Rome devotes an exhibition to one of the greatest engravers in history.
Piranesi, the master engraver, printmaker and architect famous for his meticulously detailed etchings of Rome, is celebrated wiith an exhibition in Palazzo Poli at the Trevi Fountain.
The Central Institute for Graphics, or Istituto Centrale per la Grafica, marks the 300th anniversary of the birth of Giovanni Battista Piranesi who was born near Venice on 4 October 1720.
Piranesi drew on his background in architecture, engineering and stage design to create masterful engravings noted for their architectural detail, dramatic lighting and sense of realism.
He also believed passionately in the right to indulge in creative licence, using his fertile imagination to infuse strong elements of fantasia into his work, in a continuation of the capriccio or architectural fancy begun during the Renaissance.
The printmaker bent the rules by manipulating perspective and exaggerating the scale of his buildings, merging them seductively with overgrown romantic ruins in an almost dreamlike utopia.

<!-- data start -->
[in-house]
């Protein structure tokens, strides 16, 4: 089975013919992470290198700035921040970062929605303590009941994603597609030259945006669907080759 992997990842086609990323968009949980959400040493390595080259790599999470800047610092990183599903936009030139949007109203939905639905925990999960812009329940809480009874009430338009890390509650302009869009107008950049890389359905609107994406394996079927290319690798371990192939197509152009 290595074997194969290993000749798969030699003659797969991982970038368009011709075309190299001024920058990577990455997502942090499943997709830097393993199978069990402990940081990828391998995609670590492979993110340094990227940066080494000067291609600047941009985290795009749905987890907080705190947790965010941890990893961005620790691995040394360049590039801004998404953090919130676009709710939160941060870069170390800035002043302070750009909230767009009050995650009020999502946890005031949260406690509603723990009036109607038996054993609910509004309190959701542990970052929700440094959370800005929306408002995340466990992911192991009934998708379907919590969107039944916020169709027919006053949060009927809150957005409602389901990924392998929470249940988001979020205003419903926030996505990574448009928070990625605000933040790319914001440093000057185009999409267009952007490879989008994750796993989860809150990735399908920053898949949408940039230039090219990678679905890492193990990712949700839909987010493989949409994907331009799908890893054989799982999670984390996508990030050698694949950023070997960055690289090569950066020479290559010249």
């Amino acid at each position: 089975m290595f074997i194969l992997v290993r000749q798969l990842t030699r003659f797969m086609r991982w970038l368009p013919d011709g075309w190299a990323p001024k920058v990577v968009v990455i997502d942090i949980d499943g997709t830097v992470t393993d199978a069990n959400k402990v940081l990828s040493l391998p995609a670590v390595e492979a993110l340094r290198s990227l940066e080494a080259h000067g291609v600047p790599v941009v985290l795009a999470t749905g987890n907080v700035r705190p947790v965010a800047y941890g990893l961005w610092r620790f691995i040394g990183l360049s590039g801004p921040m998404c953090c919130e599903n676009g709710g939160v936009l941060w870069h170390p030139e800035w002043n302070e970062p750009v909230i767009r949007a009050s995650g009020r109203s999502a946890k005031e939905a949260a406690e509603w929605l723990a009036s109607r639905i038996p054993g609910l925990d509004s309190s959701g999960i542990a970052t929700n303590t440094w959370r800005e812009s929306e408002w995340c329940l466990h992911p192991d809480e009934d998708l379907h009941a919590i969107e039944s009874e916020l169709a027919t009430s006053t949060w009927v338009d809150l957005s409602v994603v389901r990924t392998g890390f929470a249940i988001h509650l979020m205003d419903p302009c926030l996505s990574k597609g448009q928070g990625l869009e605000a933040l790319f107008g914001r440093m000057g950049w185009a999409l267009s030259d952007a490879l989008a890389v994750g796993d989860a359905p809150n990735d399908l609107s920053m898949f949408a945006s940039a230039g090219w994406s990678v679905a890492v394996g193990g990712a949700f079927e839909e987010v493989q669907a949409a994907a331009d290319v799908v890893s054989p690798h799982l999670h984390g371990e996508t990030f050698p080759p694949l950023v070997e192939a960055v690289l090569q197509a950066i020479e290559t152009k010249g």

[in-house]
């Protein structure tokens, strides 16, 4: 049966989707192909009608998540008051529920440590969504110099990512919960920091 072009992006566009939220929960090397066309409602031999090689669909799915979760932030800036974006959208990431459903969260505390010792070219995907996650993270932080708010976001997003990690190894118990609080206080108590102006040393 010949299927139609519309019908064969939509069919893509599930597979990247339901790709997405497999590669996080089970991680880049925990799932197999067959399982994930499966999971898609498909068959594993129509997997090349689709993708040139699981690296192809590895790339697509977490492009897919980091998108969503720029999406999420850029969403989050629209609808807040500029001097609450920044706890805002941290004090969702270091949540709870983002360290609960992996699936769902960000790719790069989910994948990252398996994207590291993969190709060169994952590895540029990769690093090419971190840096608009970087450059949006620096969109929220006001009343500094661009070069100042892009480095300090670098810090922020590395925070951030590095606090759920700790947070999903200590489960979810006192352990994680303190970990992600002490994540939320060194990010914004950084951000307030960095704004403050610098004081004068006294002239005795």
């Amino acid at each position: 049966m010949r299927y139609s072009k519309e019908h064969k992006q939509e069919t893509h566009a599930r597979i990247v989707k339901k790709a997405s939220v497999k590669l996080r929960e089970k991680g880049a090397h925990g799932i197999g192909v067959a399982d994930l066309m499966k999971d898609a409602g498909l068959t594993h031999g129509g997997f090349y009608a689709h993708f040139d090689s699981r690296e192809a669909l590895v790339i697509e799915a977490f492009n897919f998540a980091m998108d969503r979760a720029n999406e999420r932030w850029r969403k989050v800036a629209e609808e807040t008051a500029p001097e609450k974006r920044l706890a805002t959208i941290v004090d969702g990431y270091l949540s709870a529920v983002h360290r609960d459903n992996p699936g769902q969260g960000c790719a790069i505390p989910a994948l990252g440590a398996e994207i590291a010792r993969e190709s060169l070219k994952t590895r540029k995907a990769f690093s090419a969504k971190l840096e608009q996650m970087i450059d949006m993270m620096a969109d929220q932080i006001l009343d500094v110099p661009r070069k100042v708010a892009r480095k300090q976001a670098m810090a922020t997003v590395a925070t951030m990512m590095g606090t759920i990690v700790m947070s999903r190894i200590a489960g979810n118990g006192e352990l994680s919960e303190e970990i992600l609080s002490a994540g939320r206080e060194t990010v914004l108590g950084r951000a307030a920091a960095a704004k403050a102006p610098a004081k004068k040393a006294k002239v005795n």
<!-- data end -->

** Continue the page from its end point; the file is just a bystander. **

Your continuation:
Piranesi’s prints of palaces, churches and monumental ruins were highly sought after, particularly as prized souvenirs by the Grand Tourists visiting Rome, and he earned fame and fortune in his own lifetime.
The visionary artist’s reputation was sealed thanks to his remarkable sequential print series: Le Vedute di Roma (1746-78), Grotteschi (1747-9) and Carceri (1749-50).
He is also remembered for the lofty quotation: “I need to produce great ideas, and I believe that if I were commissioned to design a new universe, I would be mad enough to undertake it.”
Entitled Giambattista Piranesi: Dreaming the Impossible Dream, the Rome exhibition comprises 50 works created by Piranesi and his workshop over a period of 30 years, and it runs from 15 October until 31 January.
The show is divided into four sections: I Capricci e le Carceri, fantastic architecture of the first period; The Roman Antiquities and the Campo Marzio; Views of Rome and its surroundings; Piranesi designer: Camini, Vasi e Candelabri.